I was new to MIG welding when I took up this project and have learned a lot by watching Internet videos, DVDs, reading and practice welding. Here's a short list of things I have sorted out:
1. Calibrate your MIG welder wire speed by timing how much wire comes out in 6 seconds (and then 10x for the per minute rate) for each major increment.
2. Set your amperage at about 1amp per 0.001" thickness: 40amps for 20 gauge metal
3. Use 0.023" wire and run about 3.5" per minute wire speed per amp: 120" per minute for 20 gauge metal
4. Practice and fine tune your amps and wire speed: look for enough amps to get decent penetration but not so much that you easily burn through the sheet metal. Get that nice bacon frying sound by playing with your wire speed.
5. Use copper backing when-ever possible when butt welding
6. Use overlapping sheets of metal when you can get away with doing so
7. When you have to butt weld, spend a lot of time getting the edges to touch everywhere and file the edges so that they aren't too rough as otherwise the edges burn back and set up conditions for burn-through
8. Putting heat into sheet metal causes it to warp. When liquid metal cools it also contracts and will pull the metal. Therefore try and wick away the heat with copper backing and/or use compressed air after 1/2" of welding to cool the panel.
9. Stitch weld when you are at risk of burn-through. Try 1 second on/1 second off. Essentially you are looking to start the next pulse just as the metal cools enough to not be bright red. Be aware that pulse welding may not put enough heat into the metal to give quality penetration.
10. If you are grinding the weld flush after welding be aware that you risk weakening the joint if you grind completely flush. Try grinding it back and leaving a small bump and then using body filler to smooth it out - this give the appearance you are looking for without the risk of a weak joint from too much grinding.
11. When you are welding vertically you will need to turn up the wire speed somewhat in order to keep the welding quality up. Increasing the speed will increase the amps (by lowering the resistance) and the additional weld material will help you get the vertical welding quality you need. Welding overhead is a bitch - you'll get molten metal all over yourself - be aware that you can really injure yourself so avoid this or minimize this.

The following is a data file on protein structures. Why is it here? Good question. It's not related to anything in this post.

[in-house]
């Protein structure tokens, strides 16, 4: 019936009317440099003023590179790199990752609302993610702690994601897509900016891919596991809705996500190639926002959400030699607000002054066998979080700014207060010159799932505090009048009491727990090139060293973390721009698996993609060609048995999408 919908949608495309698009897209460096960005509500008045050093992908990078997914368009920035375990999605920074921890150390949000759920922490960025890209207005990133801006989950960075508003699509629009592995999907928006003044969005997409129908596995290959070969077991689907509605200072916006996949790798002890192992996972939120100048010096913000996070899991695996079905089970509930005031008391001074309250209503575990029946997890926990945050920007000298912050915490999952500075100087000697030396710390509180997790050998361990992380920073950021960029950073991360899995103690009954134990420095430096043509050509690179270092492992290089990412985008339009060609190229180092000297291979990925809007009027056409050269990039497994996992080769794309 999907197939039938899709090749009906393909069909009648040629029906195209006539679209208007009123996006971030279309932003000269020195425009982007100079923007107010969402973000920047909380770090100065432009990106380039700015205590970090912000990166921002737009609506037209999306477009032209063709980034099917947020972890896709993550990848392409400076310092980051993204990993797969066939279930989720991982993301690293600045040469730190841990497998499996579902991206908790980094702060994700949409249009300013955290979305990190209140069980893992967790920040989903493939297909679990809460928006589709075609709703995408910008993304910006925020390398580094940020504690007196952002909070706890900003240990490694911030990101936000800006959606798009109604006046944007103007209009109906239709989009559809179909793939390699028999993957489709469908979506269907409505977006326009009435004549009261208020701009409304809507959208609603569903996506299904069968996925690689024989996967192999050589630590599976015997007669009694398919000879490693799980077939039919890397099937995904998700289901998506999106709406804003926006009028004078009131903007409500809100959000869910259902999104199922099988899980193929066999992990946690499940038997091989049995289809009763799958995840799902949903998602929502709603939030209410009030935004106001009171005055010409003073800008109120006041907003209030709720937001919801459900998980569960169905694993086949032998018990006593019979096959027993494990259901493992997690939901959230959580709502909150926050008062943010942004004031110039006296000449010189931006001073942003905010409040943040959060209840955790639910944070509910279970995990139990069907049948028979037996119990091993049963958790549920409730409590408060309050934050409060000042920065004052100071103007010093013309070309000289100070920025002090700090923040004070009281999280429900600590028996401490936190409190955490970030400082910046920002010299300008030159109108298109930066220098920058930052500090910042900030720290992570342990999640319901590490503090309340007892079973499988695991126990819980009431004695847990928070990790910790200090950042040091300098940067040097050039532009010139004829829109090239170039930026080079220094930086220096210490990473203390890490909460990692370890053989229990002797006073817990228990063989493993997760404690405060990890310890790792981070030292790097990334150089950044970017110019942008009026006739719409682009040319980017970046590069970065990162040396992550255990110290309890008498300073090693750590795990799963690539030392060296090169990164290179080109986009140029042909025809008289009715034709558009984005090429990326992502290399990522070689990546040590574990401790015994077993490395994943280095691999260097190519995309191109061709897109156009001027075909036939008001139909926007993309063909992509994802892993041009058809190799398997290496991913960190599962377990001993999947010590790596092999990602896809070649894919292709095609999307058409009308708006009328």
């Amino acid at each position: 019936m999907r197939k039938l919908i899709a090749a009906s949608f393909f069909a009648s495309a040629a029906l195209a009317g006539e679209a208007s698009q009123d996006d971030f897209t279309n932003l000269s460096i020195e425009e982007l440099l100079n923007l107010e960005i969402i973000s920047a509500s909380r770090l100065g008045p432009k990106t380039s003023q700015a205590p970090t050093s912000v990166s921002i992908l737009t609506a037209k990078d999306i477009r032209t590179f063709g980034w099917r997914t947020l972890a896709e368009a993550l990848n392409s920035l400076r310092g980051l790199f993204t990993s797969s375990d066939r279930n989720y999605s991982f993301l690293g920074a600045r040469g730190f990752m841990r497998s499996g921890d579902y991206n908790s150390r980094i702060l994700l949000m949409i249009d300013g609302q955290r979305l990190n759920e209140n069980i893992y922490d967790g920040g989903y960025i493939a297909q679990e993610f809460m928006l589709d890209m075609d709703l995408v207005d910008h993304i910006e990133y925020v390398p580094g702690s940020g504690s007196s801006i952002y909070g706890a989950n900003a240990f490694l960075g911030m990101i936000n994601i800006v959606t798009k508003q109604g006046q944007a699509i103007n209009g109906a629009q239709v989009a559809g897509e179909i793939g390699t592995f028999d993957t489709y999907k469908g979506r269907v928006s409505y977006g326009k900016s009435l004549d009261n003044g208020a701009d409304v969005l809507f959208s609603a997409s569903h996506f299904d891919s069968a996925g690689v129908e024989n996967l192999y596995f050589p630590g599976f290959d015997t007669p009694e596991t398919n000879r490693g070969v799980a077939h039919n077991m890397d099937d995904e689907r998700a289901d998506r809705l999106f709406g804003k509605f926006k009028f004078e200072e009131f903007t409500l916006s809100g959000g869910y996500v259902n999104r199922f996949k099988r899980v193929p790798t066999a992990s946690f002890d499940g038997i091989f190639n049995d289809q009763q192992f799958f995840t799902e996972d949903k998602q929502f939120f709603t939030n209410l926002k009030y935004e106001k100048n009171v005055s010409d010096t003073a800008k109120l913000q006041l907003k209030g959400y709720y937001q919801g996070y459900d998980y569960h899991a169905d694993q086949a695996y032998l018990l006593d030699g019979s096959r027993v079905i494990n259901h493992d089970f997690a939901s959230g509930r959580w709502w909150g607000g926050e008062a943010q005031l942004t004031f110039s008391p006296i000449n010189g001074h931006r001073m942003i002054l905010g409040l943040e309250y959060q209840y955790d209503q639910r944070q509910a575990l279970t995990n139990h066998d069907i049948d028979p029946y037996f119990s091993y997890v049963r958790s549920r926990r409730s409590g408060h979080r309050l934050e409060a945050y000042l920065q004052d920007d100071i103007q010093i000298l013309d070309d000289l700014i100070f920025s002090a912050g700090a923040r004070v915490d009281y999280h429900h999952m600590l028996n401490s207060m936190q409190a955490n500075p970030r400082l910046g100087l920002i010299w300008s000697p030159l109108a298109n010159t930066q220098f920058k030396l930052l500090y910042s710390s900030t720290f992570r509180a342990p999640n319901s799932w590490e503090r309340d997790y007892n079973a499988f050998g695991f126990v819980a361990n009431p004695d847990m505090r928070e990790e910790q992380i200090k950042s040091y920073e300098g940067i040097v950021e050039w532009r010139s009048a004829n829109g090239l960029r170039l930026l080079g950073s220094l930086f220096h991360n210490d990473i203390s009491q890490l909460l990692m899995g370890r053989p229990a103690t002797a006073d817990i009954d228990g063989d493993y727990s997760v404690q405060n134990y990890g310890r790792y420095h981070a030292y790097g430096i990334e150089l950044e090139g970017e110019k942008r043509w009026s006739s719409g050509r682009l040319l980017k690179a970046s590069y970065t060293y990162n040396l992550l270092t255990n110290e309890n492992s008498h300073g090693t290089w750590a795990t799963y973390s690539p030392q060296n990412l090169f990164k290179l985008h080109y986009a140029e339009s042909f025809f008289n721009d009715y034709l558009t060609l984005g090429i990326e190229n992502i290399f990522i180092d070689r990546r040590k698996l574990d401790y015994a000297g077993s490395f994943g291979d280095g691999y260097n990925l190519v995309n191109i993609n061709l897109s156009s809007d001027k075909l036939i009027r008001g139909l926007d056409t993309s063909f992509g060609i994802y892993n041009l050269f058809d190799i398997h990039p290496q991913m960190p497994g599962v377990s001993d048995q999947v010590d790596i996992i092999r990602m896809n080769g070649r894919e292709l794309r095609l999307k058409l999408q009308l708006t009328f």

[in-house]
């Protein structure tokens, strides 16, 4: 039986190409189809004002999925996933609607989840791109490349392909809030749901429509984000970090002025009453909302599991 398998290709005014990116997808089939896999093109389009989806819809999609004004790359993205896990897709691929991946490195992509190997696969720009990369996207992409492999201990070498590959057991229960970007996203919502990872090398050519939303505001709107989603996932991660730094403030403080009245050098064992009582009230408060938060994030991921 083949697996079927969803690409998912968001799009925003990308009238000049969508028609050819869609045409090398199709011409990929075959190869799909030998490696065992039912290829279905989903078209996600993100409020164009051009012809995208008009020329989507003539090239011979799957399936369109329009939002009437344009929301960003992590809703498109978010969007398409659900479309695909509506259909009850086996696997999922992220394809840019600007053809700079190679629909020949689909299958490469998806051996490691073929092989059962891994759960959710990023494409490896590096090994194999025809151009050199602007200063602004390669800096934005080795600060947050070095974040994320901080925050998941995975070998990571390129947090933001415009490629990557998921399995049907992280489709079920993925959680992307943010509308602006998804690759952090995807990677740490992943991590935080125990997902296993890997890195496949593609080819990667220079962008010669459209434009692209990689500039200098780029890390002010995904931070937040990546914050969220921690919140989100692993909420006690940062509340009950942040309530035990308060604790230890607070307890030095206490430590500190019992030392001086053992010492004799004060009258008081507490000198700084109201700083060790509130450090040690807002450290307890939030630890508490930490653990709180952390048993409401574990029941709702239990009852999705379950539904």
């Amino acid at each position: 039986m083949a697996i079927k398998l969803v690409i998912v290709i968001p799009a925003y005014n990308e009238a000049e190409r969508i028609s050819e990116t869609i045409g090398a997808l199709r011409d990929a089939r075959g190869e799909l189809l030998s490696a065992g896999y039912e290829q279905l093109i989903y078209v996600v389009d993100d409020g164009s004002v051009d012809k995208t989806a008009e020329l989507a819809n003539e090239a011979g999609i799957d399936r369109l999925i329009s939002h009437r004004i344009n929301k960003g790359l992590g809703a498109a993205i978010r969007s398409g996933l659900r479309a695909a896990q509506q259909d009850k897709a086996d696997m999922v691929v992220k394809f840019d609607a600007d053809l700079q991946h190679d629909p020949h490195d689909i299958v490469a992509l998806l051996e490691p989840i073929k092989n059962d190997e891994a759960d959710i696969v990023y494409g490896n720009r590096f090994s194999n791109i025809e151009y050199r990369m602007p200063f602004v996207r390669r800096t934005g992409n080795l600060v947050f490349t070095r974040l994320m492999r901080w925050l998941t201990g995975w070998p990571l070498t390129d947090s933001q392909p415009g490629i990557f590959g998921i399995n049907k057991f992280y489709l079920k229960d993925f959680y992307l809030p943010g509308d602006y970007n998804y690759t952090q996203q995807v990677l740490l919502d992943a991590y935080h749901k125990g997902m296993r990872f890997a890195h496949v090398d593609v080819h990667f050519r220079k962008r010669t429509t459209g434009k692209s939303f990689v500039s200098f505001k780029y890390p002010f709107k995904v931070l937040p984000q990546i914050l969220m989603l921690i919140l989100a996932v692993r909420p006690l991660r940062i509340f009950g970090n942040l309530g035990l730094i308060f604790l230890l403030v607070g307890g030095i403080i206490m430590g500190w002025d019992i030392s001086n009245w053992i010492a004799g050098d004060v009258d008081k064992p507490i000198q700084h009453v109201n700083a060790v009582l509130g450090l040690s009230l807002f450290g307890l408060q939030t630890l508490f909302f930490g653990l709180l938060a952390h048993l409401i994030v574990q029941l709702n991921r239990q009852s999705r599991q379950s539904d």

12. When you get into position practice the weld motion before actually completing the weld. You may have to adjust you position.
13. Rest one hand on the metal to to welded and support the other hand/gun. Get your head/eyes within 6-8" of the weld. It is easier to see what you are doing by pushing the weld, rather than pulling it. Have your gun tip fairly close to the material, as in within 1/2". Keep within 20 degrees of vertical position with the gun tip to the metal. Cut the wire to about 1/4" sticking out of the gun each time you weld. You will get cleaner 'starts' after a clean cut.
14. When turning up the amps to weld thicker material, you might have to turn up the wire speed more than you think: if you get a 'pop' and the wire has burned all the way back you know your wire speed is too low.
15. You can play with the weld temperature by adjusting the gun tip distance to the metal surface. As you pull back you are increasing the resistance and lowering the amps (and the heat). If you need to fill in small holes or burn-through mistakes you can try pulse welding from up to 1" away at a 45 degree angle to the edge of the hole. What you are trying to do is deposit a small amount of weld, let it cool, and then deposit some more. This often makes for a cold/weak weld but then you can go over the area with more weld/heat and fuse it together better as a final pass after the hole has been filled. It doesn't always work out well but often does. Having a copper backing plate will make filling holes a lot easier and more successful.
16. Double check all of your welder settings and make sure that the wire is feeding correctly and you have proper shielding gas flow when things start to get nasty. I have found that the settings have sometimes been accidentally changed by bumping into them or equipment is not working correctly.
17. Clean your weld surfaces prior to welding and use pre-paint prep to remove any oils/contaminants. Any paint will screw things up too. Weld-thru primer is ugly. If you have to use it, stick to the back side of the metal and grind if off where you are actually trying to weld. Seriously.
18. Make double sure that you have a solid ground to the metal.
19. Always start your weld on the thicker material, establish a quality weld pool and then move to the other metal surface. When you have materials of equal thickness, start on the metal with the better ground and move to the other surface.
20. Use a bright light that can be focused on the area to be welded. It really helps. Weld outdoors in the sunlight if possible! Use an auto darkening helmet. If you use reading glasses to read use them when welding too. Good visibility is critical to welding quality/success.
21. Clean your MIG gun tip every so often and use the MIG anti-splatter grease on all parts of your copper tip - keep it looking spotless, inside and out.
That's the majority of it. Be calm, don't forget to breath while you are welding, and if you start screwing things up, take a break, calm down, check your complete setup, and if you still are having problems, go back to welding on some scrap material to see if you are doing something wrong ... it is usually unclean metal, the wrong settings or a bad ground ...